Although competition scored a win on Friday in the student athletes’ antitrust suit led by former UCLA basketball player Ed O’Bannon against the NCAA, it wasn’t a complete blowout.
Judge Claudia Wilken of the U.S. District Court for the Northern District of California issued a 99-page decision that permanently enjoins the NCAA from enforcing its blanket restriction on FBS football and Division I basketball collegiate athletes receiving any portion of the licensing revenue generated from the use of the players’ names, images, and likenesses.
The decision, rendered after trial in In re Student Athlete Name & Likeness Licensing Litigation, held that the NCAA’s restrictions violated antitrust law. The decision is significant: it marks the first time that a court has heard a challenge to the NCAA’s “amateurism” principles, it cuts through the NCAA’s rhetoric, and it rules largely in favor of the plaintiffs. But, while a significant victory for plaintiffs, the relief obtained was limited in ways that may unnecessarily restrict competition.
Let’s start with the groundbreaking portion of the opinion. Following a detailed and thorough “Rule of Reason” analysis, Judge Wilken held that the plaintiffs had demonstrated that NCAA’s rule barring schools from paying collegiate athletes any portion of licensing rights imposes a restraint on competition in two markets, which are essentially mirror images of each other: (1) the college education market, in which FBS football and D-I basketball schools compete to sell a unique bundle of services to elite football and basketball recruits; and (2) the market for the sale of college athletic services in which FBS football and D-I basketball schools compete as buyers for the collegiate athletes that enable the schools and conferences to profit so handsomely from big-time college sports.
In reaching these conclusions, Judge Wilken engaged in an impressively detailed dissection of the NCAA’s proffered justifications for its policies. As expected, the NCAA’s lead justification was that its “amateurism” rules increase consumer interest in college sports. Judge Wilken found the NCAA’s evidence in support of this argument – primarily, a “flaw[ed]” consumer survey – “unpersuasive.”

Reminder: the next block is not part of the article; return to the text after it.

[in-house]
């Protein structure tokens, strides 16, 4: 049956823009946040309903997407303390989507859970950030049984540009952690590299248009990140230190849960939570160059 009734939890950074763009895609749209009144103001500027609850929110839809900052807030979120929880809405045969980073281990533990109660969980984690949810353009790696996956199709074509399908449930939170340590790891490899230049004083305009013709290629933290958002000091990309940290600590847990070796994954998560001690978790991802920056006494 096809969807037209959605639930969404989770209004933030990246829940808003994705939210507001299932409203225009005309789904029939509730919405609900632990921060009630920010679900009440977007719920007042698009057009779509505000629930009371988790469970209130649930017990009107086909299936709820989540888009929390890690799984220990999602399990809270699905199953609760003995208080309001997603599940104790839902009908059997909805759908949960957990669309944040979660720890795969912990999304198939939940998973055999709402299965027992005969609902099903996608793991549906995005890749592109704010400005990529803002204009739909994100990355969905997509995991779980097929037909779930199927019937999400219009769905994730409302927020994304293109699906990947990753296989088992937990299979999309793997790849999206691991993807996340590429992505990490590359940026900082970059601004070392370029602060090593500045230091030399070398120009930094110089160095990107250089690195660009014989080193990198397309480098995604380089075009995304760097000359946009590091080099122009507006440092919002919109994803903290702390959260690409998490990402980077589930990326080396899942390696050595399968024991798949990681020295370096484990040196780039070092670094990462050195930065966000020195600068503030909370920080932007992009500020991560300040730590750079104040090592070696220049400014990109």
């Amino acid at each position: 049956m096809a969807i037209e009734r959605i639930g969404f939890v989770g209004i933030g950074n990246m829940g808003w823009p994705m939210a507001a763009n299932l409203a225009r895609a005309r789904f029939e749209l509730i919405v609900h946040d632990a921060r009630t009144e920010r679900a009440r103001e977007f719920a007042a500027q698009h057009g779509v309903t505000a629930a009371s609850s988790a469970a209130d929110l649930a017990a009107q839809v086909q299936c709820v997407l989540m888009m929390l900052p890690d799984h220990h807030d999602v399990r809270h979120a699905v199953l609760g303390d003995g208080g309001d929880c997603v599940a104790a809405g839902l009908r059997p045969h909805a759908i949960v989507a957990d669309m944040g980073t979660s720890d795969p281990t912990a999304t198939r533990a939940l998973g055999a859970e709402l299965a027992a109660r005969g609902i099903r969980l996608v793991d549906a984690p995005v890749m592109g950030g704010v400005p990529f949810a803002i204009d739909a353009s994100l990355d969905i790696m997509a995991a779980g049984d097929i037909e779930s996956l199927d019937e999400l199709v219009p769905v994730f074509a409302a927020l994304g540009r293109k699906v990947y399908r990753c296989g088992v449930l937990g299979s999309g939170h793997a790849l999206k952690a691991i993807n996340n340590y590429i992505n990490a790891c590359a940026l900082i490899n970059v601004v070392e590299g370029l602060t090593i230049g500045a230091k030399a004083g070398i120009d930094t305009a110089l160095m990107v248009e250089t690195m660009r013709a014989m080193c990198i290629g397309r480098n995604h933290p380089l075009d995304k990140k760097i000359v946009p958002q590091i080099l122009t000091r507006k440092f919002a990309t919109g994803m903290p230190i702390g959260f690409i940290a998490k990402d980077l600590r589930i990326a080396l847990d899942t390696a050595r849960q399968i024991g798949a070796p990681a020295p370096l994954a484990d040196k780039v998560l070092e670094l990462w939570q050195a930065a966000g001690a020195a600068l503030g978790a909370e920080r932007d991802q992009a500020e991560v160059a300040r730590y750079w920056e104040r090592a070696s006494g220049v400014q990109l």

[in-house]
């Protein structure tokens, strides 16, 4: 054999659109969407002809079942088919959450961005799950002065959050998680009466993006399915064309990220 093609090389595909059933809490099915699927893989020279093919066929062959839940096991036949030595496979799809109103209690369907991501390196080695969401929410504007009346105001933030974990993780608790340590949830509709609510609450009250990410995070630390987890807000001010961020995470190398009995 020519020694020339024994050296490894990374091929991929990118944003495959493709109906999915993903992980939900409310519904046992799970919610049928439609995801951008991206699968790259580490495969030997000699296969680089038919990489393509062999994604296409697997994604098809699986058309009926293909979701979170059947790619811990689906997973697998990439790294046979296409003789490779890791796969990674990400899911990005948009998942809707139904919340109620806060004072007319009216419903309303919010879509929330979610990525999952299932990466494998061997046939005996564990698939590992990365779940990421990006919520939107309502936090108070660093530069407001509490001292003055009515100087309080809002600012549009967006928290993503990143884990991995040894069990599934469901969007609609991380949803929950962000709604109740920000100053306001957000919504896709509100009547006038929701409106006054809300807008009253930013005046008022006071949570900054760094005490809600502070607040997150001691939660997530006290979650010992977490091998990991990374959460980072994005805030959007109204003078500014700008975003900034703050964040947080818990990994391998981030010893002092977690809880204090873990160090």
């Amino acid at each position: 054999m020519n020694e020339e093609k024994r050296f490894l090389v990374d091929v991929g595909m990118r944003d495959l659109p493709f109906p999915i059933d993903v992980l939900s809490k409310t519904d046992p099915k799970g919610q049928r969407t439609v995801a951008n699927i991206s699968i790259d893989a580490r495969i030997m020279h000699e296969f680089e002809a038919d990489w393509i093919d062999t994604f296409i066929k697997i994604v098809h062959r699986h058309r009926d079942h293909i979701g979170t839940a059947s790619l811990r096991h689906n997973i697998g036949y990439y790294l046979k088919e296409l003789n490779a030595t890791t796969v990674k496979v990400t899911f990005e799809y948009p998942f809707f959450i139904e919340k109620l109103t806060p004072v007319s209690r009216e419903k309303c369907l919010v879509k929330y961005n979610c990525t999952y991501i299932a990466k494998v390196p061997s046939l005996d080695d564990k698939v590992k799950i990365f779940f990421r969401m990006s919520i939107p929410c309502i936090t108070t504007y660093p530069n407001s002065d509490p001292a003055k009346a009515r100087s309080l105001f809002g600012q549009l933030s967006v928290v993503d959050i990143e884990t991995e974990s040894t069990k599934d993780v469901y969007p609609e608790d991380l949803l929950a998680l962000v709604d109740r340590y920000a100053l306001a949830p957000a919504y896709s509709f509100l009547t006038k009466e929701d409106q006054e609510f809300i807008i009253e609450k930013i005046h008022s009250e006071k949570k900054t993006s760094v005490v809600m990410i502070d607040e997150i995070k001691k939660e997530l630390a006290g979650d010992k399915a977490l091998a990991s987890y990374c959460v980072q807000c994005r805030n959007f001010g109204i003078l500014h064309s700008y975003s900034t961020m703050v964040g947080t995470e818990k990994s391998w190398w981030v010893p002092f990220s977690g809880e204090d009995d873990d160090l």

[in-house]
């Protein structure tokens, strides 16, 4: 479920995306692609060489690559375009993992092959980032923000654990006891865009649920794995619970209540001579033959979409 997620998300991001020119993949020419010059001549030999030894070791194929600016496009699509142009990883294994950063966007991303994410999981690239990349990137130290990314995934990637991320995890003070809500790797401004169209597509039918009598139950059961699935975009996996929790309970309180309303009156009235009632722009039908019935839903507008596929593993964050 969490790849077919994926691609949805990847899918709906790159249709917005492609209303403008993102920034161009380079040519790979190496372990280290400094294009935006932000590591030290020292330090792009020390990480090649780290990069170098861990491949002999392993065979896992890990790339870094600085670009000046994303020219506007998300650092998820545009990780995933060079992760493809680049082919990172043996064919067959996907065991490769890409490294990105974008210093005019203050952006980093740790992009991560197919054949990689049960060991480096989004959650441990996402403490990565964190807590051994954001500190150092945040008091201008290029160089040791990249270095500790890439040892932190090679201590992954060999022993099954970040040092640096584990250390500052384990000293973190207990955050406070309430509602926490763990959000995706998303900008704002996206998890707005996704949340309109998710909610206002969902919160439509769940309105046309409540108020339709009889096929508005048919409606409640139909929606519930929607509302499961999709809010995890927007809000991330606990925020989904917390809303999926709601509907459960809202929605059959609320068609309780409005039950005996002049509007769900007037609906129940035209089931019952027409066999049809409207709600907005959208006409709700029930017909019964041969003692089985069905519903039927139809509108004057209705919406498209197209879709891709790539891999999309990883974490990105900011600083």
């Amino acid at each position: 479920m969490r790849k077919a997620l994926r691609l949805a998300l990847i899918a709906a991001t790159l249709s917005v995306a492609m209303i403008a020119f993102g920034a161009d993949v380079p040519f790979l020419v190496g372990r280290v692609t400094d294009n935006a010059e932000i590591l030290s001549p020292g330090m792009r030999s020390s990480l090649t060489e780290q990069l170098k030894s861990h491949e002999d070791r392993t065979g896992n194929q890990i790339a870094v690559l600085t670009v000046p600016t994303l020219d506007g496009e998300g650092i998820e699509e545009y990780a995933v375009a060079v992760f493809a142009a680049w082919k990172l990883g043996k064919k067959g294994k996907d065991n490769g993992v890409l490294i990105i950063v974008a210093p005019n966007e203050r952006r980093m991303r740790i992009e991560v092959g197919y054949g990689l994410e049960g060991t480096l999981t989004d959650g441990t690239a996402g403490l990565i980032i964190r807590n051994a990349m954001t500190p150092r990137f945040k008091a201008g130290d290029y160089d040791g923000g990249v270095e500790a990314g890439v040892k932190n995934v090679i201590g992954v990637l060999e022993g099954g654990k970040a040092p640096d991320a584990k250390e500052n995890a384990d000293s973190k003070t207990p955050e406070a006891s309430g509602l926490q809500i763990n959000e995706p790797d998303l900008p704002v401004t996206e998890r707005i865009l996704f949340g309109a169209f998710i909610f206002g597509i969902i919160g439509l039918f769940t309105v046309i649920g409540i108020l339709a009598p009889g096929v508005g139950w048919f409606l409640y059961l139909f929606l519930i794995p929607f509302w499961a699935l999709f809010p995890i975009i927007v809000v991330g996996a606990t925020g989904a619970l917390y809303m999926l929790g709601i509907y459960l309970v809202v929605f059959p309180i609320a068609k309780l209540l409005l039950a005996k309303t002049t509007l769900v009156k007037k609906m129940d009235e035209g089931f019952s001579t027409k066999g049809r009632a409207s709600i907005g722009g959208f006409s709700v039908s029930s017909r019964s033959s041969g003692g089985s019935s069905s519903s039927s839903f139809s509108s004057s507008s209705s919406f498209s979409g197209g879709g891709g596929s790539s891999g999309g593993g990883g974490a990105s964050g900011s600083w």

The NCAA’s second proffered justification was that the restrictions promote competitive balance. Judge Wilken disagreed, holding that the NCAA’s actions show quite the opposite. Although high revenue schools continue to pour money into stadiums, coaches’ salaries, training facilities, and recruiting, the NCAA has shown no interest in curbing any of these competitive advantages. The NCAA also distributes revenue unequally in a manner that rewards the schools and conferences that already have the largest athletics budgets.
Third, the NCAA argued that the restrictions are necessary to promote the integration of academics and athletics. Judge Wilken held, however, that the restrictions generally do not serve to enhance academic outcomes for college athletes. Rather, students benefit academically from benefits such as increased access to financial aid, tutoring, academic support, mentorship, structured schedules, and other educational services that are unrelated to the NCAA’s challenged restrictions.
Finally, the NCAA claimed that the restrictions increase output; i.e., the number of opportunities available to schools and athletes to participate in FBS football and D-I basketball. Judge Wilken held, however, that it was “implausible” that the increase in the number of schools participating in FBS football and D-I basketball was a result of the “amateurism” rules. Evidence showed that schools would not leave FBS or D-I if the restrictions were lifted. Schools that cannot afford to re-allocate any portion of their athletic budget to athlete compensation would not be forced to do so.
This brings us to the portion of the opinion where the court stopped short of unequivocally endorsing competition in this industry. Even though Judge Wilken clearly recognized that big-time college sports is a big business in which market principles should generally prevail, and even though she rather effectively dismantled the NCAA’s arguments, she pivoted at the end of the decision and credited its argument that some restraints on competition are warranted under the unique circumstances of college sports.